Whoever decided on the voltages to be used in RS/232 signalling had a well-developed sense of the absurd:-
|-18v to -5v||1|
|-5v to +5v||(undefined)|
|+5v to +18v||0|
It should be apparent that the voltages representing '1' and '0' are rather counterintuitive. The 'idle' state (when there is no data being transmitted) is the logical value '1' (-18v to -5v). If you hook a voltmeter up to the TX signal of your PC when there is nothing going on, it should read around -12v.
As discussed in the previous section, each transmitted byte begins with a "start bit" which is the logical value '0' (+5v to +18v). Then the individual bits are transmitted, least significant first. Finally, a "stop bit" of logical value '1' (-18v to -5v) is sent. If there is another byte to send, the sequence simply begins again with the next start bit, otherwise the transmitter leaves the logical '1' (-18v to -5v) on the link until there is another character to transmit.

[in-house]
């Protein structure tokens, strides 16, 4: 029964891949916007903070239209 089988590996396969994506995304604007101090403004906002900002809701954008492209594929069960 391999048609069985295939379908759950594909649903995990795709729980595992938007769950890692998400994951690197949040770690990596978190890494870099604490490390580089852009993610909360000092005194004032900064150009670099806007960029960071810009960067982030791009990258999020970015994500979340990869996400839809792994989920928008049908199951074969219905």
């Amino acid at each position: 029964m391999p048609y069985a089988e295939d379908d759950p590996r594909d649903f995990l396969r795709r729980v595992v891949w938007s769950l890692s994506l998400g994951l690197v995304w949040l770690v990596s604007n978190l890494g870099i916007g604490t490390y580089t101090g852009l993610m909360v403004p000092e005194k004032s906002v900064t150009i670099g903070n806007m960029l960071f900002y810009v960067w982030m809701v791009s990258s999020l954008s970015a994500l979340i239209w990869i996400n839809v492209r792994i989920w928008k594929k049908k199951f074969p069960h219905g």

Try it for yourself. This applet demonstrates the signalling used to transmit up to 5 characters in 8-bit mode with no parity bit and one stop bit. Type the characters you want to transmit into the text box below. Move the mouse pointer over the graph for an explanation of individual bit.
These two oscilloscope screenshots show the signal on the TX pin of a PC serial port while characters are being transmitted using a terminal client:-